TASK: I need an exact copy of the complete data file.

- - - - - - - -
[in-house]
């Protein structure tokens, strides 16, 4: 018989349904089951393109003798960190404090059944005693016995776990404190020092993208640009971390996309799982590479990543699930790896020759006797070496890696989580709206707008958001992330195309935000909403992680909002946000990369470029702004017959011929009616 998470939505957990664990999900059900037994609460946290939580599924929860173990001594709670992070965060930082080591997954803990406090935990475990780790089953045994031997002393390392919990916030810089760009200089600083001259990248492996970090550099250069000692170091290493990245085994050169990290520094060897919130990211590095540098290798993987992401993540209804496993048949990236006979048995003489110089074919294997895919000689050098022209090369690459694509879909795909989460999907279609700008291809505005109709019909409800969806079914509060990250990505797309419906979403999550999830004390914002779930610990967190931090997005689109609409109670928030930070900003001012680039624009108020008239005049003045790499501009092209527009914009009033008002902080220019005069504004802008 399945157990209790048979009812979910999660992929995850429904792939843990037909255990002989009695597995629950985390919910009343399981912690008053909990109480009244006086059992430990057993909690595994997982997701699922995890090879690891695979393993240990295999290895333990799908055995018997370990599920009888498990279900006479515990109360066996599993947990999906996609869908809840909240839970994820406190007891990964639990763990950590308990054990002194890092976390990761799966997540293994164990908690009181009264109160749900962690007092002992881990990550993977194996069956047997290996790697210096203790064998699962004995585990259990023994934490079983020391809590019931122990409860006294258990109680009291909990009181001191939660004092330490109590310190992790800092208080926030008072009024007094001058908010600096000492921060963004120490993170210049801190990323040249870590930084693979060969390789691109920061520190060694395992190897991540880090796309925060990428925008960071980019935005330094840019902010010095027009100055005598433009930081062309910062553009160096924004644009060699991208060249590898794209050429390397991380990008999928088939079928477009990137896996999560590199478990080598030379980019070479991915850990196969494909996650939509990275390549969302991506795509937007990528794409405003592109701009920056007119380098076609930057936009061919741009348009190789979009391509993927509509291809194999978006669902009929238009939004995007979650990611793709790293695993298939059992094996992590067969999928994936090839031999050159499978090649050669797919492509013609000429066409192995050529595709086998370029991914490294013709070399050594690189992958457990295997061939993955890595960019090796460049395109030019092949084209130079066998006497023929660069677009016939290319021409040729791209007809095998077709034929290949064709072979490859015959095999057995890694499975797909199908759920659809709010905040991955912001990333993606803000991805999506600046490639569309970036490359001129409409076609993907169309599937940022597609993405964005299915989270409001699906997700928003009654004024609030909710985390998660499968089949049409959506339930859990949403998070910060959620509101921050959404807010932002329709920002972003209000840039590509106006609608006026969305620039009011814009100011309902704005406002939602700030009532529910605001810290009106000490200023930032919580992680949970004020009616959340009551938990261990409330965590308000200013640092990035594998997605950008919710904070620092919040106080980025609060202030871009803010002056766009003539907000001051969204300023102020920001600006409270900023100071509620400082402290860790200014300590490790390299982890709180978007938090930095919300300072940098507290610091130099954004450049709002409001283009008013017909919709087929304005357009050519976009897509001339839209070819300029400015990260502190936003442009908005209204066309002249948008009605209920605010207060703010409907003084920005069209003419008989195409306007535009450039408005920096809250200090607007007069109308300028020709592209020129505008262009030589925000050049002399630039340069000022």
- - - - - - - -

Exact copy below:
[in-house]
């Protein structure tokens, strides 16, 4: 018989349904089951393109003798960190404090059944005693016995776990404190020092993208640009971390996309799982590479990543699930790896020759006797070496890696989580709206707008958001992330195309935000909403992680909002946000990369470029702004017959011929009616 998470939505957990664990999900059900037994609460946290939580599924929860173990001594709670992070965060930082080591997954803990406090935990475990780790089953045994031997002393390392919990916030810089760009200089600083001259990248492996970090550099250069000692170091290493990245085994050169990290520094060897919130990211590095540098290798993987992401993540209804496993048949990236006979048995003489110089074919294997895919000689050098022209090369690459694509879909795909989460999907279609700008291809505005109709019909409800969806079914509060990250990505797309419906979403999550999830004390914002779930610990967190931090997005689109609409109670928030930070900003001012680039624009108020008239005049003045790499501009092209527009914009009033008002902080220019005069504004802008 399945157990209790048979009812979910999660992929995850429904792939843990037909255990002989009695597995629950985390919910009343399981912690008053909990109480009244006086059992430990057993909690595994997982997701699922995890090879690891695979393993240990295999290895333990799908055995018997370990599920009888498990279900006479515990109360066996599993947990999906996609869908809840909240839970994820406190007891990964639990763990950590308990054990002194890092976390990761799966997540293994164990908690009181009264109160749900962690007092002992881990990550993977194996069956047997290996790697210096203790064998699962004995585990259990023994934490079983020391809590019931122990409860006294258990109680009291909990009181001191939660004092330490109590310190992790800092208080926030008072009024007094001058908010600096000492921060963004120490993170210049801190990323040249870590930084693979060969390789691109920061520190060694395992190897991540880090796309925060990428925008960071980019935005330094840019902010010095027009100055005598433009930081062309910062553009160096924004644009060699991208060249590898794209050429390397991380990008999928088939079928477009990137896996999560590199478990080598030379980019070479991915850990196969494909996650939509990275390549969302991506795509937007990528794409405003592109701009920056007119380098076609930057936009061919741009348009190789979009391509993927509509291809194999978006669902009929238009939004995007979650990611793709790293695993298939059992094996992590067969999928994936090839031999050159499978090649050669797919492509013609000429066409192995050529595709086998370029991914490294013709070399050594690189992958457990295997061939993955890595960019090796460049395109030019092949084209130079066998006497023929660069677009016939290319021409040729791209007809095998077709034929290949064709072979490859015959095999057995890694499975797909199908759920659809709010905040991955912001990333993606803000991805999506600046490639569309970036490359001129409409076609993907169309599937940022597609993405964005299915989270409001699906997700928003009654004024609030909710985390998660499968089949049409959506339930859990949403998070910060959620509101921050959404807010932002329709920002972003209000840039590509106006609608006026969305620039009011814009100011309902704005406002939602700030009532529910605001810290009106000490200023930032919580992680949970004020009616959340009551938990261990409330965590308000200013640092990035594998997605950008919710904070620092919040106080980025609060202030871009803010002056766009003539907000001051969204300023102020920001600006409270900023100071509620400082402290860790200014300590490790390299982890709180978007938090930095919300300072940098507290610091130099954004450049709002409001283009008013017909919709087929304005357009050519976009897509001339839209070819300029400015990260502190936003442009908005209204066309002249948008009605209920605010207060703010409907003084920005069209003419008989195409306007535009450039408005920096809250200090607007007069109308300028020709592209020129505008262009030589925000050049002399630039340069000022």